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1981
Volume 5, Issue 2
  • ISSN: 2049-3010
  • E-ISSN: 2049-3029

Abstract

Abstract

When Singapore embarked on its high-rise public housing scheme post World War II, citizens often bemoaned the loss of the ‘kampong spirit’, a colloquial term describing the sense of community felt while living in villages. More than 50 years on, the kampong spirit continues to inform Singapore’s nation-building plans. This article considers a community theatre project in Singapore aimed at reigniting the kampong spirit among residents from low-income neighbourhoods. The theatre project, which relied primarily on Boal’s (1974) Theatre of the Oppressed, sought to initiate conversations within the community in order to foster greater agency among residents. Examining the work through relevant frameworks on belonging revealed how the project enabled the community to build and maintain connections beyond the immediate space of the theatre performances, thereby deepening the emotional and affective dimensions of belonging. Belonging becomes a force of agency when cultural citizenship is activated, and the community participants become agents for change.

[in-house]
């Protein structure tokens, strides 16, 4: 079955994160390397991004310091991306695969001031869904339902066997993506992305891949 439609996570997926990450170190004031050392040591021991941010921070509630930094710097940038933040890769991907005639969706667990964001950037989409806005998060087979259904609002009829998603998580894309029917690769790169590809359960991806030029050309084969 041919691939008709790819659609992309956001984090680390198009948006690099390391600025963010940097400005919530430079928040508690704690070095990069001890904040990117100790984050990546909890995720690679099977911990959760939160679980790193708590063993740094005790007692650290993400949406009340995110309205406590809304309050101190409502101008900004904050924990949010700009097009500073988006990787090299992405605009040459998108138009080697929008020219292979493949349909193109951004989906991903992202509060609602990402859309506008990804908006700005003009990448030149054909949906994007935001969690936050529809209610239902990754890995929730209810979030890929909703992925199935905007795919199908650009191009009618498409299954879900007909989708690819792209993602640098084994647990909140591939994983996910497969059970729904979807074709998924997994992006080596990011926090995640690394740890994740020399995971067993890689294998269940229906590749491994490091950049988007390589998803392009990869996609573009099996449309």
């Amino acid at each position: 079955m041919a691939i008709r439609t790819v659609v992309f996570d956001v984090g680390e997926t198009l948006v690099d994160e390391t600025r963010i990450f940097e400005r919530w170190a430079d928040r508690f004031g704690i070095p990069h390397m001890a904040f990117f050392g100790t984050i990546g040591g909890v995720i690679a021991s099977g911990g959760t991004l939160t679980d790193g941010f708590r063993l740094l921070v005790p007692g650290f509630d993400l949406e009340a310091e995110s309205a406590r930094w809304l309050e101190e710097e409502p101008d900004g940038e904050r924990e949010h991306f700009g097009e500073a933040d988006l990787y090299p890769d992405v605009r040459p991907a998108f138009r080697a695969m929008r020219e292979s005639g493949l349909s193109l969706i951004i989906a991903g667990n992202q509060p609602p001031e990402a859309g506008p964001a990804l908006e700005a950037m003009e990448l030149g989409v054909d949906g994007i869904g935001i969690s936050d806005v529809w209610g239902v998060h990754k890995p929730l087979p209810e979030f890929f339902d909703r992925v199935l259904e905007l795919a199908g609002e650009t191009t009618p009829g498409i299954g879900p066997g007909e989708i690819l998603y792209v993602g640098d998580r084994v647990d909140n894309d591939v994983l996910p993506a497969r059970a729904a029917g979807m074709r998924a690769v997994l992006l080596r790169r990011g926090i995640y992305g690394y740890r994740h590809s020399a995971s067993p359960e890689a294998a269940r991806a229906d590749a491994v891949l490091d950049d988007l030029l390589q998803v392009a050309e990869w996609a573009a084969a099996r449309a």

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/content/journals/10.1386/atr.5.2.99_1
2017-07-01
2024-06-13
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